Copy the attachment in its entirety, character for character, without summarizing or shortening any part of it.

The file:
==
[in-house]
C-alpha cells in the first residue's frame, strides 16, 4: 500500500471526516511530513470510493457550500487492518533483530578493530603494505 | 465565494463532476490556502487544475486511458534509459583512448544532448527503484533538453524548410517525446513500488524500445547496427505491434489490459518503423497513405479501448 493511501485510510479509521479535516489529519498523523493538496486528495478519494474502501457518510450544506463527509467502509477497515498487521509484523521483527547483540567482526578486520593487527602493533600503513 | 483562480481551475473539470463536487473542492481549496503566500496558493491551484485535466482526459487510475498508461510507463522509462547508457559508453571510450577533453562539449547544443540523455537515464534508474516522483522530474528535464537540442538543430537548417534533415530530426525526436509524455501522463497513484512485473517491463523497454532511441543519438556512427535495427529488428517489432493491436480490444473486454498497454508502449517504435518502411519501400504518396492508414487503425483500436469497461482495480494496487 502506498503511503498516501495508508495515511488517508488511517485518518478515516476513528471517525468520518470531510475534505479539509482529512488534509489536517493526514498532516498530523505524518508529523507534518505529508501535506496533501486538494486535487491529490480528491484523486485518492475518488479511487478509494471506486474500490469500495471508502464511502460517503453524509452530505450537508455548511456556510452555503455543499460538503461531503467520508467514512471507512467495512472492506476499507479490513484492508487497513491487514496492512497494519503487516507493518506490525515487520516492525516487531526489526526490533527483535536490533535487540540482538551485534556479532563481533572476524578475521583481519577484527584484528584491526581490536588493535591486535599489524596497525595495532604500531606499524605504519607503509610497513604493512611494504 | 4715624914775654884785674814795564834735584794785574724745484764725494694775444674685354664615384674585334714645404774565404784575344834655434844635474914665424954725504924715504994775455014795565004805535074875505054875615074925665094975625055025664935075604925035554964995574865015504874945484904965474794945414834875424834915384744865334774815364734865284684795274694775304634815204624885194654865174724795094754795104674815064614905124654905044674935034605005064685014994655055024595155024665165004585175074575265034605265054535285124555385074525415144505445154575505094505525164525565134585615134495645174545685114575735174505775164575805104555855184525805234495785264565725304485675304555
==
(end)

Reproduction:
[in-house]
C-alpha cells in the first residue's frame, strides 16, 4: 500500500471526516511530513470510493457550500487492518533483530578493530603494505 | 465565494463532476490556502487544475486511458534509459583512448544532448527503484533538453524548410517525446513500488524500445547496427505491434489490459518503423497513405479501448 493511501485510510479509521479535516489529519498523523493538496486528495478519494474502501457518510450544506463527509467502509477497515498487521509484523521483527547483540567482526578486520593487527602493533600503513 | 483562480481551475473539470463536487473542492481549496503566500496558493491551484485535466482526459487510475498508461510507463522509462547508457559508453571510450577533453562539449547544443540523455537515464534508474516522483522530474528535464537540442538543430537548417534533415530530426525526436509524455501522463497513484512485473517491463523497454532511441543519438556512427535495427529488428517489432493491436480490444473486454498497454508502449517504435518502411519501400504518396492508414487503425483500436469497461482495480494496487 502506498503511503498516501495508508495515511488517508488511517485518518478515516476513528471517525468520518470531510475534505479539509482529512488534509489536517493526514498532516498530523505524518508529523507534518505529508501535506496533501486538494486535487491529490480528491484523486485518492475518488479511487478509494471506486474500490469500495471508502464511502460517503453524509452530505450537508455548511456556510452555503455543499460538503461531503467520508467514512471507512467495512472492506476499507479490513484492508487497513491487514496492512497494519503487516507493518506490525515487520516492525516487531526489526526490533527483535536490533535487540540482538551485534556479532563481533572476524578475521583481519577484527584484528584491526581490536588493535591486535599489524596497525595495532604500531606499524605504519607503509610497513604493512611494504 | 4715624914775654884785674814795564834735584794785574724745484764725494694775444674685354664615384674585334714645404774565404784575344834655434844635474914665424954725504924715504994775455014795565004805535074875505054875615074925665094975625055025664935075604925035554964995574865015504874945484904965474794945414834875424834915384744865334774815364734865284684795274694775304634815204624885194654865174724795094754795104674815064614905124654905044674935034605005064685014994655055024595155024665165004585175074575265034605265054535285124555385074525415144505445154575505094505525164525565134585615134495645174545685114575735174505775164575805104555855184525805234495785264565725304485675304555